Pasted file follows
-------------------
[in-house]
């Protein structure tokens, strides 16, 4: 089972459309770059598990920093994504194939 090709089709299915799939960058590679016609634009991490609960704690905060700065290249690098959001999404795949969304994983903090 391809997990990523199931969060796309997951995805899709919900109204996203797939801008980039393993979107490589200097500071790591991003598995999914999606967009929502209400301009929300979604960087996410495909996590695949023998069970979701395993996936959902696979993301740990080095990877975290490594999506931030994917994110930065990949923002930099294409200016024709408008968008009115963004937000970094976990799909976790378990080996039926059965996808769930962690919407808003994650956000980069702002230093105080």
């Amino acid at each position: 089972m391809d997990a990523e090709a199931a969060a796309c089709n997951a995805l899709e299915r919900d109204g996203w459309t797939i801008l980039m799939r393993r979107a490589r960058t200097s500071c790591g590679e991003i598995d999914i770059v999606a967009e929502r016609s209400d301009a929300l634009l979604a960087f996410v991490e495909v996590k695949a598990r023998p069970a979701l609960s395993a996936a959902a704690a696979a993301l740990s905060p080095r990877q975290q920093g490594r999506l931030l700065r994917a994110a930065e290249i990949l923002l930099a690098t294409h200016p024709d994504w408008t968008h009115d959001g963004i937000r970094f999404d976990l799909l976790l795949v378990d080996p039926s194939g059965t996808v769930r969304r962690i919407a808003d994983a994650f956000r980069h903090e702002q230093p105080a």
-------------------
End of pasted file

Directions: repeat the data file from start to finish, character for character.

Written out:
[in-house]
């Protein structure tokens, strides 16, 4: 089972459309770059598990920093994504194939 090709089709299915799939960058590679016609634009991490609960704690905060700065290249690098959001999404795949969304994983903090 391809997990990523199931969060796309997951995805899709919900109204996203797939801008980039393993979107490589200097500071790591991003598995999914999606967009929502209400301009929300979604960087996410495909996590695949023998069970979701395993996936959902696979993301740990080095990877975290490594999506931030994917994110930065990949923002930099294409200016024709408008968008009115963004937000970094976990799909976790378990080996039926059965996808769930962690919407808003994650956000980069702002230093105080």
């Amino acid at each position: 089972m391809d997990a990523e090709a199931a969060a796309c089709n997951a995805l899709e299915r919900d109204g996203w459309t797939i801008l980039m799939r393993r979107a490589r960058t200097s500071c790591g590679e991003i598995d999914i770059v999606a967009e929502r016609s209400d301009a929300l634009l979604a960087f996410v991490e495909v996590k695949a598990r023998p069970a979701l609960s395993a996936a959902a704690a696979a993301l740990s905060p080095r990877q975290q920093g490594r999506l931030l700065r994917a994110a930065e290249i990949l923002l930099a690098t294409h200016p024709d994504w408008t968008h009115d959001g963004i937000r970094f999404d976990l799909l976790l795949v378990d080996p039926s194939g059965t996808v769930r969304r962690i919407a808003d994983a994650f956000r980069h903090e702002q230093p105080a």